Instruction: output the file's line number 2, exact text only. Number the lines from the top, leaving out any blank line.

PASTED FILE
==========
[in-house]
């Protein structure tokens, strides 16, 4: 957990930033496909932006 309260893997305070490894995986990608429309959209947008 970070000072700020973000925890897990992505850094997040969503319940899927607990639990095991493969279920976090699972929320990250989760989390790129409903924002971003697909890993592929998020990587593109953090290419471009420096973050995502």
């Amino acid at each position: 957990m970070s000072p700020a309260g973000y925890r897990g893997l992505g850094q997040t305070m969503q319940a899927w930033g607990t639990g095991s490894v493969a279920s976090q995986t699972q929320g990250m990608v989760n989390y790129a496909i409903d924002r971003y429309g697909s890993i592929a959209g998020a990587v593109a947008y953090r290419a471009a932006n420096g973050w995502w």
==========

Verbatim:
């Protein structure tokens, strides 16, 4: 957990930033496909932006 309260893997305070490894995986990608429309959209947008 970070000072700020973000925890897990992505850094997040969503319940899927607990639990095991493969279920976090699972929320990250989760989390790129409903924002971003697909890993592929998020990587593109953090290419471009420096973050995502």